Is college worth a lifetime of debt? Student debt reaches critical tipping point at $1.2 trillion as annual price increases enter the moment of truth.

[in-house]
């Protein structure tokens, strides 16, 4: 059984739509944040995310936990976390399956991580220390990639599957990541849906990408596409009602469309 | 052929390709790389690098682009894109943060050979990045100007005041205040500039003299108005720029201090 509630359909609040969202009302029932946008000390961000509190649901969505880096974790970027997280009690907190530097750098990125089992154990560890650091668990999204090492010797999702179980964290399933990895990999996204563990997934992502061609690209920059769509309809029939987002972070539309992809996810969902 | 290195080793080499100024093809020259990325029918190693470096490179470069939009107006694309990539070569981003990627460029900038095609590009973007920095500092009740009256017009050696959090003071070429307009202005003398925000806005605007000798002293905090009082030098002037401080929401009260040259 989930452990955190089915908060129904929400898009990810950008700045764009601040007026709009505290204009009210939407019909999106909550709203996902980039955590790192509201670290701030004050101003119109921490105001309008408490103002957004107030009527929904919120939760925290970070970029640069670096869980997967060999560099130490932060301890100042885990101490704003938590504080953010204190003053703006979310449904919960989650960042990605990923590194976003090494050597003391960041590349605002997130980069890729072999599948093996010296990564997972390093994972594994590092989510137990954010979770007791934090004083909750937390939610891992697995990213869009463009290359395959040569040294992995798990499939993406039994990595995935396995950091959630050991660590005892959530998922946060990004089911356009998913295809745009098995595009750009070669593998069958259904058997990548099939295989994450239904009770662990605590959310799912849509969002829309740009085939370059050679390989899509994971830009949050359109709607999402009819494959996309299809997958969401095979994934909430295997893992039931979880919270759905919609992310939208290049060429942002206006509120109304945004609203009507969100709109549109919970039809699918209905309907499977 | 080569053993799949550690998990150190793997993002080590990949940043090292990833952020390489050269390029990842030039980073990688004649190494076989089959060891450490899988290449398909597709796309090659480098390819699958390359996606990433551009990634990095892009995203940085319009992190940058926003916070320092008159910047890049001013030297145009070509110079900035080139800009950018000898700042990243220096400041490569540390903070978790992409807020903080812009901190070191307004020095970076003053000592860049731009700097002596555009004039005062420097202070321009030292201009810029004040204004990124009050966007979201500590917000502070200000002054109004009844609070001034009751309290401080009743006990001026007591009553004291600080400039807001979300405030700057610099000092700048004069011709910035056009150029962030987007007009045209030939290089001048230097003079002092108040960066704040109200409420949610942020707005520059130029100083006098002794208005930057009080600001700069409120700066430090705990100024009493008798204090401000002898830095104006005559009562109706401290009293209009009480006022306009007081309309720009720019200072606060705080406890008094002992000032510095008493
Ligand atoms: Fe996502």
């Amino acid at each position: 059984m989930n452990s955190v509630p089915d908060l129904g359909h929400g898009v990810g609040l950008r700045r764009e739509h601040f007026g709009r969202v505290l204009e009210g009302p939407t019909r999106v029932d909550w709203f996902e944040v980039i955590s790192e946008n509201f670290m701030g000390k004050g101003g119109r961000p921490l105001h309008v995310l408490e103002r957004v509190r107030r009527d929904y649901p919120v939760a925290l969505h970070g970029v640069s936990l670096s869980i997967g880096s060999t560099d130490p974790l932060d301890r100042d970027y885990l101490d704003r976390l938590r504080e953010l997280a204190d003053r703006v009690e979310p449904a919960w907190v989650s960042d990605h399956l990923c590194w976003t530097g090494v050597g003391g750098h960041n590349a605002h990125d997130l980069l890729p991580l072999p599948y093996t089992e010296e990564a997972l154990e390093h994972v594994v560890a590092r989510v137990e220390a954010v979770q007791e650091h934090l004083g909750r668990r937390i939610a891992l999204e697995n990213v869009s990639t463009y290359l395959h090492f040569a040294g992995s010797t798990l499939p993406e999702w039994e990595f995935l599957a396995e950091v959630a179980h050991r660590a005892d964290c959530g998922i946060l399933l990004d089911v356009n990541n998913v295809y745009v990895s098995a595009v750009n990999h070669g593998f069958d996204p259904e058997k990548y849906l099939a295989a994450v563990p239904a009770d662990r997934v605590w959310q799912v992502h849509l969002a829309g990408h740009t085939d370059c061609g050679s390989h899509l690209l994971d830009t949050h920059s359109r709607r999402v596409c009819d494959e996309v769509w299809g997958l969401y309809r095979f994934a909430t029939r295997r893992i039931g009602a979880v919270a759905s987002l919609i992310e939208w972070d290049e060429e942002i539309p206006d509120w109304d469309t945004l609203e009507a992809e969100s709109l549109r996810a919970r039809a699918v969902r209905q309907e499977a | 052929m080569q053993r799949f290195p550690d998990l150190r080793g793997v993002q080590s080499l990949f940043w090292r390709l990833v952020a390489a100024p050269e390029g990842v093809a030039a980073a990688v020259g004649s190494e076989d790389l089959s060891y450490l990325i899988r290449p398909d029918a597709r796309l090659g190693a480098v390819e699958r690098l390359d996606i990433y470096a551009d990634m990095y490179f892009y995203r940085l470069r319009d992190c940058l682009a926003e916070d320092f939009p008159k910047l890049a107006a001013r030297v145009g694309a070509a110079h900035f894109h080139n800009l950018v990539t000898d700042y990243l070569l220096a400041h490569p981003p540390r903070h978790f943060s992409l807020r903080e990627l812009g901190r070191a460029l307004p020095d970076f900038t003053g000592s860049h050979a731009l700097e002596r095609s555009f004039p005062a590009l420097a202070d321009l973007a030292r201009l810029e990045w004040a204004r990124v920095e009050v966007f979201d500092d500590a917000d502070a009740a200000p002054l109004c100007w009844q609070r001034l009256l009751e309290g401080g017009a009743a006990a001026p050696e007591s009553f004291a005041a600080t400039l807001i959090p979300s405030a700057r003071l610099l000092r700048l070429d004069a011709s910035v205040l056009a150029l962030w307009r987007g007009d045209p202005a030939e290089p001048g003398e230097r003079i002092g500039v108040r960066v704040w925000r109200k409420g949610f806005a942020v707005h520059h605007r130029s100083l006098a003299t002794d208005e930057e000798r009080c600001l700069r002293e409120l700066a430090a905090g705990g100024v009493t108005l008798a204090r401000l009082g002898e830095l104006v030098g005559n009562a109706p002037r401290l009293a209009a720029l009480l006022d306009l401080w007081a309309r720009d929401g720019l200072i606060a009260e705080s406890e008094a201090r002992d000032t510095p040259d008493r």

The cost of going to college has come into deep questioning. In our inflation addicted market, the answer to every question regarding affordability involves more debt. Can’t afford a home? How about taking on a massive mortgage with a small down payment. Can’t afford a car? How about a 0 percent 0 down loan. Having trouble financing your college education? How about the albatross of student debt. It is no coincidence that student debt has fully gone off the rails courtesy of the federal government and banks dishing out student loans as if they were candy at Halloween. Is college worth the debt? In some cases it is and it also depends on what career you enter. This distinction is rarely made in the media where the general advice is “go to college and earn more” assuming all disciplines and schools are created equal (they are not). What about the predatory for-profit colleges that have horrific placement rates and high costs? What about going to a high cost private school and majoring in something that has little demand in the market? Yes college, is not a de facto employment training ground but at this price tag you better ask what you are getting for with that heavy debt burden. If we look at the low wage labor force, we have a market producing lower paying jobs and yet we continue to pump out more and more college graduates with heavier debt loads. Few will argue against education being a good thing. Of course education is important. However simply getting a degree does not equal financial success, or even getting a job in your field of study. The majority of this nation is financially in the dark when it comes to managing their finances or even understanding the deep capture the financial sector has on government. For most, these questions never come up until they see the price tag of their college degree. Is college worth the price of debt?